The effects of climate change continue to rise across the globe, with increased occurrences of extreme and intense weather. The consequences not only impact the environment, but the changes pose a significant threat to our health.
In a recent study published by the Journal of American Medical Association, researchers found that people who live in areas of the United States with high levels of particle pollution have a greater risk of dementia. The areas most affected were those with high emissions from agriculture and wildfires, impacting residents who tended to be older and of lower socioeconomic status.
While scientific literature has not uncovered a direct causation, climate and health experts at the University of Colorado School of Medicine understand the impacts of brain health and the changing environment and what must be done to mitigate the effects.
“The full gamut of neurodegenerative diseases — Alzheimer’s, Parkinson’s, ALS — they all have risk factors associated with environmental exposures. We know that exposure to pesticides and herbicides seems to be one of the clearest risks,” says Samantha Holden, MD, vice chair of outpatient neurology services and director of the Memory Disorders Clinic.
The link between environment and brain health
Between 60% and 70% of the risk for dementia is not fully known, but is likely due to a combination of polygenic factors, other comorbidities, and external exposures. However, the remaining 30%-40% is made up of known and defined potentially modifiable risk, Holden says. She further explains that improving factors like maternal health, environmental risks, and toxic exposures could significantly reduce dementia cases when paired with treating comorbidities such as high blood pressure and stress.
“Many brain protection interventions have been focused on the individual, but there has not been enough attention paid to those external environmental factors, which actually start in utero in terms of what your mother is exposed to,” says Holden, associate professor of neurology at the CU School of Medicine.
The connection between air pollution and neurodegenerative diseases remains relatively unexplored, but the correlation between the two is enough that researchers are placing more focus on potential links.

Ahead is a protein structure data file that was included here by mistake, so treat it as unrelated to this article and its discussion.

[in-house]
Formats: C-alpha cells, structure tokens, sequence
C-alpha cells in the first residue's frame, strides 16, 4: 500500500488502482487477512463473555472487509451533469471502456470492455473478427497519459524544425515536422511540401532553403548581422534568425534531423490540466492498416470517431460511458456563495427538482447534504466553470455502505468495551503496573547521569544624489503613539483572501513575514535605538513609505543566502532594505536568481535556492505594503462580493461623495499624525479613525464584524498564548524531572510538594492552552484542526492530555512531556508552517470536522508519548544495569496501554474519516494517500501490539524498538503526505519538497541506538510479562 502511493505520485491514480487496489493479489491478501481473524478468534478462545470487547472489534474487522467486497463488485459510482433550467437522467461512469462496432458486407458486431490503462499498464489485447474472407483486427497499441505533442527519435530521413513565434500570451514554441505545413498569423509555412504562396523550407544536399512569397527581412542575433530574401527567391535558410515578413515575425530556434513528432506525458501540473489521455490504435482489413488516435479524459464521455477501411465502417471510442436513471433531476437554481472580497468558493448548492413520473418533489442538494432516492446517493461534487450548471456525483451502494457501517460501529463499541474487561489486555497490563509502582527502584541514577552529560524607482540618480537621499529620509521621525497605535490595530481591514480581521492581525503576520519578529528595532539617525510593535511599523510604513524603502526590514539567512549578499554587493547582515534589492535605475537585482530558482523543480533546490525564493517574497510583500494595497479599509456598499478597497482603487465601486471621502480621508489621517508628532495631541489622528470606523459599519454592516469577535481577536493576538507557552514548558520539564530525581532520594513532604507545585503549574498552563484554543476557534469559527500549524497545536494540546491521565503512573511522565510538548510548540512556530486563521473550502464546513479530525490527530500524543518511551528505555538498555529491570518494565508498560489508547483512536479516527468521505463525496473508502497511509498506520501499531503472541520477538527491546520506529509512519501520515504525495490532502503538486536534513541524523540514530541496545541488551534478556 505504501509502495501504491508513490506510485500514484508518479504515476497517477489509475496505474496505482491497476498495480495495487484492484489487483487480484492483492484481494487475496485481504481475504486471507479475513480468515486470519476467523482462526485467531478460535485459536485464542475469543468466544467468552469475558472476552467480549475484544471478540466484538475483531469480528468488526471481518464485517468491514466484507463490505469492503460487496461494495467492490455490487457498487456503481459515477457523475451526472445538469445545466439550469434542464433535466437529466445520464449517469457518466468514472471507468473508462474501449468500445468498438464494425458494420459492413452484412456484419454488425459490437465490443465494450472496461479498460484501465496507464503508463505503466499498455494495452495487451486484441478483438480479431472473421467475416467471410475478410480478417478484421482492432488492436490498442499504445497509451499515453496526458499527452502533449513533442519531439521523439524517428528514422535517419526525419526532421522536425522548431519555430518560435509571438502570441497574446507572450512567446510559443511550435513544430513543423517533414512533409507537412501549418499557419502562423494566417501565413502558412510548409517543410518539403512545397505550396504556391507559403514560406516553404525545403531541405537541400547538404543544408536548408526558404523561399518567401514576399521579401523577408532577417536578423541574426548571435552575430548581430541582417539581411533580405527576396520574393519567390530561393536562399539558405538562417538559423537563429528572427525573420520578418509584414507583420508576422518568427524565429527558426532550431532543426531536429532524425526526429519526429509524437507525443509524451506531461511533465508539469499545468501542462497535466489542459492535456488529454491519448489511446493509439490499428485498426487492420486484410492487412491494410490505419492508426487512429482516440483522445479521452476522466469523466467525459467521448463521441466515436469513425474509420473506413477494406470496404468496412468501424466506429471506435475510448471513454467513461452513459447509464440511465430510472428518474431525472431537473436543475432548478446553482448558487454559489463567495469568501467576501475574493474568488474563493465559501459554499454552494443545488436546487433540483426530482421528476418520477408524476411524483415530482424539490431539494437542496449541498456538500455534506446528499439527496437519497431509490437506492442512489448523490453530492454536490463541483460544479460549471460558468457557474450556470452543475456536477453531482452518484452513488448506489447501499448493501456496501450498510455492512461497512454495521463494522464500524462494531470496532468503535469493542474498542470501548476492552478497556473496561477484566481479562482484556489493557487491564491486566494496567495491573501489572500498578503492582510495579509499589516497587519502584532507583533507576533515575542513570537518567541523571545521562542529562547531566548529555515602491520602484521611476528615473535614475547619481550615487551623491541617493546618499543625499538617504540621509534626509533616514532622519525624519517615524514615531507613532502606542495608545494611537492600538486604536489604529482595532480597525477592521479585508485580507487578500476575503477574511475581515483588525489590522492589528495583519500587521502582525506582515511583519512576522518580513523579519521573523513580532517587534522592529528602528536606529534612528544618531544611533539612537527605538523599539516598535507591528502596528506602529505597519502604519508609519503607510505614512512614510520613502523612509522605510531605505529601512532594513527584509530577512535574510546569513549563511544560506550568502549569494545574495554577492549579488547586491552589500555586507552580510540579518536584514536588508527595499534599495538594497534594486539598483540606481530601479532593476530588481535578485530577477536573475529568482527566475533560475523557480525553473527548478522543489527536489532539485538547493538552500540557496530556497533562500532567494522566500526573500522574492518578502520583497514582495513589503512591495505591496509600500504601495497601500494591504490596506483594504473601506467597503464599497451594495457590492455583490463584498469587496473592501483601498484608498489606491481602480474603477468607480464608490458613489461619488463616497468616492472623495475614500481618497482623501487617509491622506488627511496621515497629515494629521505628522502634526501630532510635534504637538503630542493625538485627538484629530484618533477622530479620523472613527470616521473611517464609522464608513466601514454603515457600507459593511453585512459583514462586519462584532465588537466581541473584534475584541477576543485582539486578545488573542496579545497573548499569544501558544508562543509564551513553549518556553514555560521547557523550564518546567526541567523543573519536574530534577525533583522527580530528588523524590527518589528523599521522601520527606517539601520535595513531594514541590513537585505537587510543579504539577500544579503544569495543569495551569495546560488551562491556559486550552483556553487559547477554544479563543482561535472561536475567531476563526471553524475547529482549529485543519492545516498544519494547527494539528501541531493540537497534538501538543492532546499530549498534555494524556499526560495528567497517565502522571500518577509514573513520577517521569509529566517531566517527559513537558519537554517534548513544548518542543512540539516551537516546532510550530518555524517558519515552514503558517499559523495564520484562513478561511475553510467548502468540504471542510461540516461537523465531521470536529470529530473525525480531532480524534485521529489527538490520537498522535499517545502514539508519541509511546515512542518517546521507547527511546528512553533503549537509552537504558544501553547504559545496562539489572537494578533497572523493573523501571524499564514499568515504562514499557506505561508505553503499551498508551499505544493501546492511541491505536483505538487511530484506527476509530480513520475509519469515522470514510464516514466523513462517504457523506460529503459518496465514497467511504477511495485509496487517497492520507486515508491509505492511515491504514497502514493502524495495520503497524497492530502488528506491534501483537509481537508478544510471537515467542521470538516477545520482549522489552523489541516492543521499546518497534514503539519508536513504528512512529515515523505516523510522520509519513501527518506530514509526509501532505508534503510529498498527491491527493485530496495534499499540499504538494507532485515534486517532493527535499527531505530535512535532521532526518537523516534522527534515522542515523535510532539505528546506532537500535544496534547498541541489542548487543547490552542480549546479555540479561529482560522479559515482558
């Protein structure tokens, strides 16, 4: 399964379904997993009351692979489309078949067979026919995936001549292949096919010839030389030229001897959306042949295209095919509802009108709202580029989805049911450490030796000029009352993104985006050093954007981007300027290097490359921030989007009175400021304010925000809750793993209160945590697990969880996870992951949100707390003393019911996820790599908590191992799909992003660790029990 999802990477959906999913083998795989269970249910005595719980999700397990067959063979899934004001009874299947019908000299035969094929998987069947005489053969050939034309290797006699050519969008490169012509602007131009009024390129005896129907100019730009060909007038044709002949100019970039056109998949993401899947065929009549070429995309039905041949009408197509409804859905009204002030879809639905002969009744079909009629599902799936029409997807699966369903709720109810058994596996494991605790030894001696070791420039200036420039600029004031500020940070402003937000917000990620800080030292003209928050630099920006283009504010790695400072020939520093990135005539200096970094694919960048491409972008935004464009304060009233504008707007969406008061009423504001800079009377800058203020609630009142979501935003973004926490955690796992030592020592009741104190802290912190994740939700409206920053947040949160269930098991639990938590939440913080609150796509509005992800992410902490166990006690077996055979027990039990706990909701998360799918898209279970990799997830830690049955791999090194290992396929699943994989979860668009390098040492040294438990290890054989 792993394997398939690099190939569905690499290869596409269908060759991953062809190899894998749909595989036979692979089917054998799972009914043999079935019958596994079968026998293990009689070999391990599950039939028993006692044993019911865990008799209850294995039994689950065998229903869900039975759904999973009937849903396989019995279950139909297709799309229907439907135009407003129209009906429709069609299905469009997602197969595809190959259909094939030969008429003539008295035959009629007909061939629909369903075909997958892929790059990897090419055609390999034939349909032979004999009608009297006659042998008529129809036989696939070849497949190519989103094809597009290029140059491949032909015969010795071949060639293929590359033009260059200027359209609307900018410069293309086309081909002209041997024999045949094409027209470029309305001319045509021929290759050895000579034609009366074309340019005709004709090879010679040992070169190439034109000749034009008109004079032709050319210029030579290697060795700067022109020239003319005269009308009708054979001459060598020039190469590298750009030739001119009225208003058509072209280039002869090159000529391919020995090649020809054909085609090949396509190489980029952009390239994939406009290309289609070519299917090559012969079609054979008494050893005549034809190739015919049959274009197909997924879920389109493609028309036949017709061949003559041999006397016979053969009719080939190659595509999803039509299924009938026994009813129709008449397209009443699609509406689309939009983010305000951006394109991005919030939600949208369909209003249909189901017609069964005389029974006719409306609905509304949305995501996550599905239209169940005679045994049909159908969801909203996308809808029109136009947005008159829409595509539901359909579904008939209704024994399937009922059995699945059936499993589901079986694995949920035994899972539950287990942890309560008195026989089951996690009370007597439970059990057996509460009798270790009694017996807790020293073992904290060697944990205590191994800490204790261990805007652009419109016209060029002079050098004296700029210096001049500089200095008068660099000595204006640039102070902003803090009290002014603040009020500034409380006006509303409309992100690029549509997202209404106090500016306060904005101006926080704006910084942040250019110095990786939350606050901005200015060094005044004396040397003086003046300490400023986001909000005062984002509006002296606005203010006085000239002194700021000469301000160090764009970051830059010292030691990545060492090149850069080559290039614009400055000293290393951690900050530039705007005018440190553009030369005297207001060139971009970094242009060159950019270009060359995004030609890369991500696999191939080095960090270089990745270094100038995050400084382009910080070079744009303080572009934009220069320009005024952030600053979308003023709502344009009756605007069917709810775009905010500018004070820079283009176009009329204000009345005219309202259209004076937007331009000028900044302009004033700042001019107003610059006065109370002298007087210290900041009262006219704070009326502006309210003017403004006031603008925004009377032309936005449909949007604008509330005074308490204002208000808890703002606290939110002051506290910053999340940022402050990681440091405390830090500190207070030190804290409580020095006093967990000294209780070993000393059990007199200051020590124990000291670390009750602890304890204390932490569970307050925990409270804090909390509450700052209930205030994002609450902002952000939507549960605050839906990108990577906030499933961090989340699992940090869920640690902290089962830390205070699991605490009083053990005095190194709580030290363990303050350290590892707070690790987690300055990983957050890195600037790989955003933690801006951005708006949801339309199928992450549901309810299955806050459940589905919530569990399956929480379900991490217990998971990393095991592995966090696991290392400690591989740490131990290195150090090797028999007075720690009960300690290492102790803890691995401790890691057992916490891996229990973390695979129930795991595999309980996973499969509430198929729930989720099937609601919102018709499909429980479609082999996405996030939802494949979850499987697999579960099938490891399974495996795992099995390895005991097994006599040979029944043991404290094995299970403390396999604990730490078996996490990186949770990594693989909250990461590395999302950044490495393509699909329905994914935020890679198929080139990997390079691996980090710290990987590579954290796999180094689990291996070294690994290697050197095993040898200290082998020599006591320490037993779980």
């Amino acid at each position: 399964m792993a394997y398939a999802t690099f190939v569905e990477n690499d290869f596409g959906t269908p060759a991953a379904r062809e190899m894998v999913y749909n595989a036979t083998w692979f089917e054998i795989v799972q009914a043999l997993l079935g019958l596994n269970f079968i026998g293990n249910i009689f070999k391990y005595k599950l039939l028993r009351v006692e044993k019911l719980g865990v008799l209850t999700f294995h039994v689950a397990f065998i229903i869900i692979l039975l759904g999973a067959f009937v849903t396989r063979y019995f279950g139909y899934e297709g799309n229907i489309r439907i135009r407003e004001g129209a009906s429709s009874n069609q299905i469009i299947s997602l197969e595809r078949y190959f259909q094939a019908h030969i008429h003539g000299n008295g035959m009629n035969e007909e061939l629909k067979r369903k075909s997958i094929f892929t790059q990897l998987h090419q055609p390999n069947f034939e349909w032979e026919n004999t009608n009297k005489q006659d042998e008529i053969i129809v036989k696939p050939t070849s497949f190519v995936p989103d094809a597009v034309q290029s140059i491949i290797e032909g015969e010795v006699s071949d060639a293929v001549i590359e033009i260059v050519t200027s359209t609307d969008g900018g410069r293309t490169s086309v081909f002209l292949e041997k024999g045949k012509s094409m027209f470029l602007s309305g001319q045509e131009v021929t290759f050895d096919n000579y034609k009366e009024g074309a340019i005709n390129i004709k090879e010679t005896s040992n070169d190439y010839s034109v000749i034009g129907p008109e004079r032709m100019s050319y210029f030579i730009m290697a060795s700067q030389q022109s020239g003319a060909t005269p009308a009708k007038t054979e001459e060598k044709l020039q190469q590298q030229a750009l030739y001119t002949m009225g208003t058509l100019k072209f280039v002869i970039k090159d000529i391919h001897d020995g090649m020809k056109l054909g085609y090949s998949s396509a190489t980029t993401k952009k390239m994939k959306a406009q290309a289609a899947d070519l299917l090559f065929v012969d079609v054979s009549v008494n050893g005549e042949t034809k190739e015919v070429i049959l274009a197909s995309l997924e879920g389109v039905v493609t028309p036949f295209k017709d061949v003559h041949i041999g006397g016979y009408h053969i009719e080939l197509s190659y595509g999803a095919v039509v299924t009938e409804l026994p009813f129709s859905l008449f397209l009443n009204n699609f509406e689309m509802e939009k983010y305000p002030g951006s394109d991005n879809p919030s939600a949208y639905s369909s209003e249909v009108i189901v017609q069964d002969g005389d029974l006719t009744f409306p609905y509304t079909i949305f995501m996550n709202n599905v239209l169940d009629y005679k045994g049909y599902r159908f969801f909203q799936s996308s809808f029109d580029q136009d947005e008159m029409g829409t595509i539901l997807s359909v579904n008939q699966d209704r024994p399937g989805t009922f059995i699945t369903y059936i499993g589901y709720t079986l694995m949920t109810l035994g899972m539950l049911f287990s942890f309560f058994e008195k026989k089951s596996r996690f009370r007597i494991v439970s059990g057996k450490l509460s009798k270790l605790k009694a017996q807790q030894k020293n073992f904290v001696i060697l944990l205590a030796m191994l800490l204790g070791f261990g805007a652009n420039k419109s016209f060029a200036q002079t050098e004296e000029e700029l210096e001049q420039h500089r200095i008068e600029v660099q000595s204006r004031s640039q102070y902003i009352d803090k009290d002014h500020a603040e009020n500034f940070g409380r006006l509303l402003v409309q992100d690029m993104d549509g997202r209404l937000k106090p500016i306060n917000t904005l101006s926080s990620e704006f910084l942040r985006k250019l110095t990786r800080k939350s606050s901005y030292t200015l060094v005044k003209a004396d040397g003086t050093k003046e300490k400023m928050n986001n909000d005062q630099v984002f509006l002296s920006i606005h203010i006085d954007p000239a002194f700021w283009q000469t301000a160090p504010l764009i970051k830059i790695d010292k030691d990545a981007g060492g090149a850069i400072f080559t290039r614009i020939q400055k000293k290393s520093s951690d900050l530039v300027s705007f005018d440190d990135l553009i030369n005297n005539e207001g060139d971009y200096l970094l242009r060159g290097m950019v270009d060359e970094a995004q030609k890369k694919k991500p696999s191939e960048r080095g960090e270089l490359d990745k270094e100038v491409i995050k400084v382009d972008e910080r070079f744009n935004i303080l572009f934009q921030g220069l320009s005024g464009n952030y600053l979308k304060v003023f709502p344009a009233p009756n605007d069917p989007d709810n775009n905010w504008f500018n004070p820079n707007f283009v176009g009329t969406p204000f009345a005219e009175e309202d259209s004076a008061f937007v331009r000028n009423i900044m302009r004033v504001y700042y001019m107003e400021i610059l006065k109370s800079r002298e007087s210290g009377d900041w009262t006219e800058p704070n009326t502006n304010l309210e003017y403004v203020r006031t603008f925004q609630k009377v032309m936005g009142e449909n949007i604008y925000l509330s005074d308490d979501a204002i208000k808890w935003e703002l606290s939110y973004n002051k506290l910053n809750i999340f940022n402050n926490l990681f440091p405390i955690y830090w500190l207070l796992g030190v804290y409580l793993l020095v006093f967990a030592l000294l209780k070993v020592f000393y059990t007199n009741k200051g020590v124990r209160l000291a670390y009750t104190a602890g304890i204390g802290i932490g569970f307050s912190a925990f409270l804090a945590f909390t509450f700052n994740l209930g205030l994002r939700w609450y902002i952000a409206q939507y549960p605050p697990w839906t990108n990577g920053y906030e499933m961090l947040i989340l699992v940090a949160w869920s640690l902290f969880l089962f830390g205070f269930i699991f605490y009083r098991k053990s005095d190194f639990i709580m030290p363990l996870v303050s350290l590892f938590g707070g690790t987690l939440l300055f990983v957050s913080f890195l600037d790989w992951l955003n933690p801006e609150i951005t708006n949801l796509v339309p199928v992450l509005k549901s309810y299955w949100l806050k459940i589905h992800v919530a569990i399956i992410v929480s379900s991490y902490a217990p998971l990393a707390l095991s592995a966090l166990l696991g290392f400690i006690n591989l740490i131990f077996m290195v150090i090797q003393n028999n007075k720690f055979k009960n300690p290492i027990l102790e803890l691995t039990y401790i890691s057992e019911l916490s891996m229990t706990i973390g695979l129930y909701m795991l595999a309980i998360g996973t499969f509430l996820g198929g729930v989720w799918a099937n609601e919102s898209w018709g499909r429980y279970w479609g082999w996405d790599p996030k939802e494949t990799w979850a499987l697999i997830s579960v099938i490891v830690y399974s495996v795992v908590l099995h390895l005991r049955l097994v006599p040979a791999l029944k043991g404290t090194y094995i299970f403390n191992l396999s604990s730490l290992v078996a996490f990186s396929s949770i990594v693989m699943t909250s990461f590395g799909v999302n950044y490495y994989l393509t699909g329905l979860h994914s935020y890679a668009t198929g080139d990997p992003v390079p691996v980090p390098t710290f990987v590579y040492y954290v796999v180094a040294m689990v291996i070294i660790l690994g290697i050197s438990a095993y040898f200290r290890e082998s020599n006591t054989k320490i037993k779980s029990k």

Jay Lemery, MD, professor of emergency medicine and director of the Climate & Health Program at the CU School of Medicine, emphasizes that over the past few decades, climate change and related environmental issues have changed the landscape of both our physical world and our internal environments. It’s a big reason why he developed the Climate & Health Program.
“We know that particulate matter contributes to morbidity and mortality,” explains Lemery. “The basic pathophysiology is that as we breathe in this degraded air from particulate matter, the incidence of heart disease and lung disease goes up, along with other diseases.”
The challenge of making an impact
Understanding the correlation between air quality and brain health is merely the first step. Since the problem of pollution is so closely tied to external factors such as corporate emissions and dependent on larger-scale policy improvements, finding solutions can be daunting. However, there are improvements on an individual level that can prevent and mitigate the effects of air pollution on health.
Lemery suggests utilizing air filters in the home, staying indoors if necessary, and generally being mindful of air quality before exercise and even daily living activities.
“Young, healthy athletes need to pay attention to this, and so do older people who may have cardiac disease or chronic lung disease. They all should be paying attention to the air quality, particularly during spikes where it’s badly degraded,” says Lemery, mentioning the recent fires in Canada, Maui, and Colorado as significant risks contributing to particle pollution. “Wildfires degrade air over huge swaths of the continent — these are not regional phenomena. The effects are becoming more widespread in ways that we haven’t imagined.”
Holden also mentions the need to look at health care from a wider lens and addressing inequities.
“We need to change the health care system,” she says. “We need one that’s more proactive and preventative, instead of waiting for things to go wrong. And we also need to work to change environmental policies."
“A lot of this contributes to the inequities in health care and disease burden, where people of lower socioeconomic status and people in historically excluded or underserved communities are living in areas that are less desirable, whether that’s from things like redlining, exclusion, or other policies that put those people in harm’s way,” Holden explains.
While she reiterates the necessity of prioritizing sleep, stress management, exercise, diet, and blood pressure, Holden acknowledges that climate and health justice are important pieces of the puzzle.